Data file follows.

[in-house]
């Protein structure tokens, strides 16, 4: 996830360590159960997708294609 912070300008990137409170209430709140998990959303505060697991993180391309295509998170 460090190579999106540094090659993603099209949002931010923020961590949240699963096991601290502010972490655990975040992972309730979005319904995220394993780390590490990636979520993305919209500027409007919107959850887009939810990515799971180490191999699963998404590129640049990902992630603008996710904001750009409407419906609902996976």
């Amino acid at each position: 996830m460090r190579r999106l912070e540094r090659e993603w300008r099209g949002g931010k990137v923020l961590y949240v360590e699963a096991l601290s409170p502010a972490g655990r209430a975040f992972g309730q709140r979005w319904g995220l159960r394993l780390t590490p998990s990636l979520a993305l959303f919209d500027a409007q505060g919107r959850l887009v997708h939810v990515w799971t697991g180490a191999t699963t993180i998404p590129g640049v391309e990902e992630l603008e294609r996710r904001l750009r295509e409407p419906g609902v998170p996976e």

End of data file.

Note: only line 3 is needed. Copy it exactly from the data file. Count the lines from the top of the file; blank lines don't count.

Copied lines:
């Amino acid at each position: 996830m460090r190579r999106l912070e540094r090659e993603w300008r099209g949002g931010k990137v923020l961590y949240v360590e699963a096991l601290s409170p502010a972490g655990r209430a975040f992972g309730q709140r979005w319904g995220l159960r394993l780390t590490p998990s990636l979520a993305l959303f919209d500027a409007q505060g919107r959850l887009v997708h939810v990515w799971t697991g180490a191999t699963t993180i998404p590129g640049v391309e990902e992630l603008e294609r996710r904001l750009r295509e409407p419906g609902v998170p996976e």